The banker-customer relationship can be classified as an agency contract which entails privacy to be maintained of the said relationship. In general, an agent owes a duty of care and privacy to his principal.
The milestone case identifying the duty of confidentiality and its principles was the case of Tournier v National Provincial and Union Bank of England. The identified principles where a bank is permitted to disclose customers’ information are:
- Where the bank is compelled by law to disclose the information;
- If the bank has a public duty to disclose the information;
- If the bank’s own interests require disclosure; and
- Where the customer has agreed to the information being disclosed.
Furthermore, the banks have started incorporating explicit obligation of confidentiality in their terms and conditions in dealing with customers, and hence, confidentiality has become an explicit legal term in the banker-customer contract.
Further rights to confidentiality of a bank’s customer are granted under the DPA 1998 which was enacted in alignment with the EU Data Protection Directive dealing with the protection of persons with regards to processing of personal information and its free movement.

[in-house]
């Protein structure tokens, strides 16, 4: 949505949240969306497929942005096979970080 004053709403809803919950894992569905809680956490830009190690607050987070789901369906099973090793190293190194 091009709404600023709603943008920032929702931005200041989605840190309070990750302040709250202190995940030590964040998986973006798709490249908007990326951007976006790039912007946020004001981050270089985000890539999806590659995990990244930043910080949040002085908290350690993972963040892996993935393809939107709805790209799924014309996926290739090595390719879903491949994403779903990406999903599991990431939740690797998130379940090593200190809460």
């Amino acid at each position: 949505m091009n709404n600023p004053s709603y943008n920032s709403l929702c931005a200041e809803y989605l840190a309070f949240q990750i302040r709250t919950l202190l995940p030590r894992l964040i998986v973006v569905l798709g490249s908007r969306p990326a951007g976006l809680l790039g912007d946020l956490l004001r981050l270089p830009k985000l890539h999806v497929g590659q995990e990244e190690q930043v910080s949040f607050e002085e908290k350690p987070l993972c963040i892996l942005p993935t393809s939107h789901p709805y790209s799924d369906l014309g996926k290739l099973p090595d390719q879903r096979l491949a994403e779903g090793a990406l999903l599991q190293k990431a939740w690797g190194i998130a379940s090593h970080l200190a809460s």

DPA 1998 imposes several obligations on a data controller with regards to compliance with the ‘data protection principles’. The controller is obliged to ‘use personal data fairly and legally’ for only those aims which the data is meant for ‘without any changes: to be sufficient, relevant and precise’. Moreover, relevant procedures must be undertaken in relation to unauthorized/illegal usage of data, its damage and/or loss.Generally, processing of the personal information is covered by the Act, while several exceptions are available, very much in line with the principles established in Tournier, where customers’ information can be disclosed due to the following:
- Processing of data for the purpose of national security is exempt from data protection principles;
- Processing of data for the prevention/detection of crime or for taxation purposes is exempt from protection;
Further, protection is found under the HRA 1998 which incorporates the European Convention for the Protection of Human Rights and Fundamental Freedoms 1950 (ECHR) into English law in the following ways: a) by requiring the English courts to construe all legislation ‘so far as it is possible to do so…in a way which is compatible with the ECHR rights; b) making it unlawful for a ‘public authority’ to act in a way that is incompatible with ECHR rights; c) introducing a procedure whereby the courts can declare legislation incompatible with ECHR rights’. Article 8(1) of the HRA deems any contravention of an individual’s rights as illegal, whereas Article 8(2) provides conditions to be met by the public authorities to avoid illegal use of sensitive personal data.